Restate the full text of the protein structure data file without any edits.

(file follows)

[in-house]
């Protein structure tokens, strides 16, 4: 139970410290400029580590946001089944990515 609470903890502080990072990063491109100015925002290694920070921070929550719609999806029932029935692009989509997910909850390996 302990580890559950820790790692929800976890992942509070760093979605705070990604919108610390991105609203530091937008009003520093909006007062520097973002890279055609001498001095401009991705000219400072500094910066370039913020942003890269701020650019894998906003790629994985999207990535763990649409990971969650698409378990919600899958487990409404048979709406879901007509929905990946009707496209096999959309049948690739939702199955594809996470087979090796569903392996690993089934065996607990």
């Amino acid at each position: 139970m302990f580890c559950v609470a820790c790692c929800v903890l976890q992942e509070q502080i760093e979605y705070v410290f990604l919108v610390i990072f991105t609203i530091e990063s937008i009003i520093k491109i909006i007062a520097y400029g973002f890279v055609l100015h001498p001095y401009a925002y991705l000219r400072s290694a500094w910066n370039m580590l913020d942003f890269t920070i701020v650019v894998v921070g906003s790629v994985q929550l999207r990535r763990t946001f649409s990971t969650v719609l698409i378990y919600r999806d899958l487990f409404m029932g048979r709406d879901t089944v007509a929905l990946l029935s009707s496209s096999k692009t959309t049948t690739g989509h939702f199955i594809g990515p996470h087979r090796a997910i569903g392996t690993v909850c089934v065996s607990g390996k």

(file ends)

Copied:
[in-house]
């Protein structure tokens, strides 16, 4: 139970410290400029580590946001089944990515 609470903890502080990072990063491109100015925002290694920070921070929550719609999806029932029935692009989509997910909850390996 302990580890559950820790790692929800976890992942509070760093979605705070990604919108610390991105609203530091937008009003520093909006007062520097973002890279055609001498001095401009991705000219400072500094910066370039913020942003890269701020650019894998906003790629994985999207990535763990649409990971969650698409378990919600899958487990409404048979709406879901007509929905990946009707496209096999959309049948690739939702199955594809996470087979090796569903392996690993089934065996607990």
């Amino acid at each position: 139970m302990f580890c559950v609470a820790c790692c929800v903890l976890q992942e509070q502080i760093e979605y705070v410290f990604l919108v610390i990072f991105t609203i530091e990063s937008i009003i520093k491109i909006i007062a520097y400029g973002f890279v055609l100015h001498p001095y401009a925002y991705l000219r400072s290694a500094w910066n370039m580590l913020d942003f890269t920070i701020v650019v894998v921070g906003s790629v994985q929550l999207r990535r763990t946001f649409s990971t969650v719609l698409i378990y919600r999806d899958l487990f409404m029932g048979r709406d879901t089944v007509a929905l990946l029935s009707s496209s096999k692009t959309t049948t690739g989509h939702f199955i594809g990515p996470h087979r090796a997910i569903g392996t690993v909850c089934v065996s607990g390996k």